Liver and plasma samples were collected from groups 9 to 12 at 4 h after reperfusion. Plasma trasaminases and hepatic damage score were determined in groups 9-12. Hepatic ER stress markers, PPARγ levels and TLR4 pathway were determined in groups 9, 10.1 and 11.1.

For survival studies in allograft model, animals were subjected to intervention similar to that used for groups 10.1, 11.1 and 12 and the survival of receptors was monitored for 14 days (36).

Biochemical determinations

Transaminases, malondialdehyde (MDA), nitrotyrosine levels (as an index of peroxynitrite), MPO (as an index of neutrophil accumulation), TNF, IL-1 and IL-6 were measured as described elsewhere (30,42–44).

Western blotting

This was done as described elsewhere (7) using the following antibodies: GRP78, C/EBP homologous protein-10 (CHOP), total and phospho-PERK (p-PERK), total and phospho-eukaryotic translation initiation factor 2 subunit α (p-eIF2α), activating transcription factor 4 (ATF4), ATF6α and ATF6β, X-box-binding protein 1 (sXBP-1), TLR4, MyD88 and β-actin (Santa Cruz Biotechnology, Santa Cruz, CA, USA), TNF receptor-associated factor 2 (TRAF2; Cell Signaling Technology, Danvers, MA, USA) and PPARγ and TRIF (Abcam, UK). Signals were quantified with scanning densitometry.

Histology

To appraise the severity of hepatic injury, hematoxylin and eosin-stained sections were evaluated by a point-counting method on an ordinal scale (36,43).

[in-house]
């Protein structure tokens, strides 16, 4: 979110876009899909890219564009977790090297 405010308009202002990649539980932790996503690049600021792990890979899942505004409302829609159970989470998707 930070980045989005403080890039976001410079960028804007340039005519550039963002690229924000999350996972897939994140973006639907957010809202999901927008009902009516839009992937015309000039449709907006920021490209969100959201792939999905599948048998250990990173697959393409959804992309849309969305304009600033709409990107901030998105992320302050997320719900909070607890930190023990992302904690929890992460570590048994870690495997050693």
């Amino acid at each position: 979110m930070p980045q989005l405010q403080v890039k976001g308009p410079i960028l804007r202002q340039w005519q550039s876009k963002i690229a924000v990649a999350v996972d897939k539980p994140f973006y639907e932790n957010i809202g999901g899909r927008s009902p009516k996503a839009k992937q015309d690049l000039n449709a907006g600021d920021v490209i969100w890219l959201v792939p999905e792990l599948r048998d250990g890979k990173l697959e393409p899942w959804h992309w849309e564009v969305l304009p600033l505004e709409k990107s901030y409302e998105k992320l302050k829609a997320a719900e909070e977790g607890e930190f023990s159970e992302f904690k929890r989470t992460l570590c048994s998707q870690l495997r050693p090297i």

Statistics

Data are expressed as means ± standard error and were compared statistically via one way analysis of variance (ANOVA), followed by post hoc Student–Newman–Keuls test. Survival was estimated with the Kaplan–Meier method and was compared with a long-rank test. p < 0.05 was considered significant.

Results

  1. Top of page
  2. Abstract
  3. Introduction
  4. Materials and Methods
  5. Results
  6. Discussion
  7. Acknowledgments
  8. Disclosure
  9. References

Effect of TUDCA on hepatic injury in steatotic and nonsteatotic livers in syngeneic liver transplantation

Nonsteatotic grafts were not protected against hepatic injury in the TR+TUDCA group. However, TUDCA treatment protected steatotic grafts, as the biochemical and histological parameters of hepatic injury were lower than those recorded in the TR group (Figure 1).

image

Figure 1. Effect of TUDCA on hepatic injury in steatotic and nonsteatotic liver isografts 4 h after reperfusion. Transaminases (A and B) and damage score (C). The severity of hepatic injury was evaluated by a point-counting method on an ordinal scale as follows: grade 0, minimal or no evidence of injury; grade 1, mild injury consisting of cytoplasmic vacuolation and focal nuclear pyknosis; grade 2, moderate to severe injury with extensive nuclear pyknosis, cytoplasmic hypereosinophilia and loss of intercellular borders; and grade 3, severe necrosis with disintegration of hepatic cords, hemorrhage and neutrophil infiltration. For all parts of the figure, 6 transplantations with nonsteatotic liver isografts and 6 transplantations with steatotic livers isografts for each group were included in each measurement. *p < 0.05 versus Sham, +p < 0.05 versus TR.